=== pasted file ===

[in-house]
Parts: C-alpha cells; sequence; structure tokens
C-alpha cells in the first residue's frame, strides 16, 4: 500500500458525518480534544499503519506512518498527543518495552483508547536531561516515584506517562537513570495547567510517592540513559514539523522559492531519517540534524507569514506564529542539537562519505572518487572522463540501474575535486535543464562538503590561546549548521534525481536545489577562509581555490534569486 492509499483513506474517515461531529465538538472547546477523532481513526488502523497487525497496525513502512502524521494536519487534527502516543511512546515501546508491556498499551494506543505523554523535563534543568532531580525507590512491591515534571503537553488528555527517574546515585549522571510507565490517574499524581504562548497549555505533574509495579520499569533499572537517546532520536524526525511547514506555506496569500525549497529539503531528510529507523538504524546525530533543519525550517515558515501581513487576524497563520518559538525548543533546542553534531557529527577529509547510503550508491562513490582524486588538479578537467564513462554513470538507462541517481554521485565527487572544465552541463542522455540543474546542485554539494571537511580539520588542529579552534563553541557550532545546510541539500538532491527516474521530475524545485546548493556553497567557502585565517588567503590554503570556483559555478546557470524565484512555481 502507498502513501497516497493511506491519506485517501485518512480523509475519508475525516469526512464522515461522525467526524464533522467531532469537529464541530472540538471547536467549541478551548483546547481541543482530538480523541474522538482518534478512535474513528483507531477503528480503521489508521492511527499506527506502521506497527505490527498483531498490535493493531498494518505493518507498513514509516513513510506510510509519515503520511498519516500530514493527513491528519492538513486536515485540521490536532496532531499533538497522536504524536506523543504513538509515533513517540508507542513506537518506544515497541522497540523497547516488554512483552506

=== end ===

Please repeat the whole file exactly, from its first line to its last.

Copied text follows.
[in-house]
Parts: C-alpha cells; sequence; structure tokens
C-alpha cells in the first residue's frame, strides 16, 4: 500500500458525518480534544499503519506512518498527543518495552483508547536531561516515584506517562537513570495547567510517592540513559514539523522559492531519517540534524507569514506564529542539537562519505572518487572522463540501474575535486535543464562538503590561546549548521534525481536545489577562509581555490534569486 492509499483513506474517515461531529465538538472547546477523532481513526488502523497487525497496525513502512502524521494536519487534527502516543511512546515501546508491556498499551494506543505523554523535563534543568532531580525507590512491591515534571503537553488528555527517574546515585549522571510507565490517574499524581504562548497549555505533574509495579520499569533499572537517546532520536524526525511547514506555506496569500525549497529539503531528510529507523538504524546525530533543519525550517515558515501581513487576524497563520518559538525548543533546542553534531557529527577529509547510503550508491562513490582524486588538479578537467564513462554513470538507462541517481554521485565527487572544465552541463542522455540543474546542485554539494571537511580539520588542529579552534563553541557550532545546510541539500538532491527516474521530475524545485546548493556553497567557502585565517588567503590554503570556483559555478546557470524565484512555481 502507498502513501497516497493511506491519506485517501485518512480523509475519508475525516469526512464522515461522525467526524464533522467531532469537529464541530472540538471547536467549541478551548483546547481541543482530538480523541474522538482518534478512535474513528483507531477503528480503521489508521492511527499506527506502521506497527505490527498483531498490535493493531498494518505493518507498513514509516513513510506510510509519515503520511498519516500530514493527513491528519492538513486536515485540521490536532496532531499533538497522536504524536506523543504513538509515533513517540508507542513506537518506544515497541522497540523497547516488554512483552506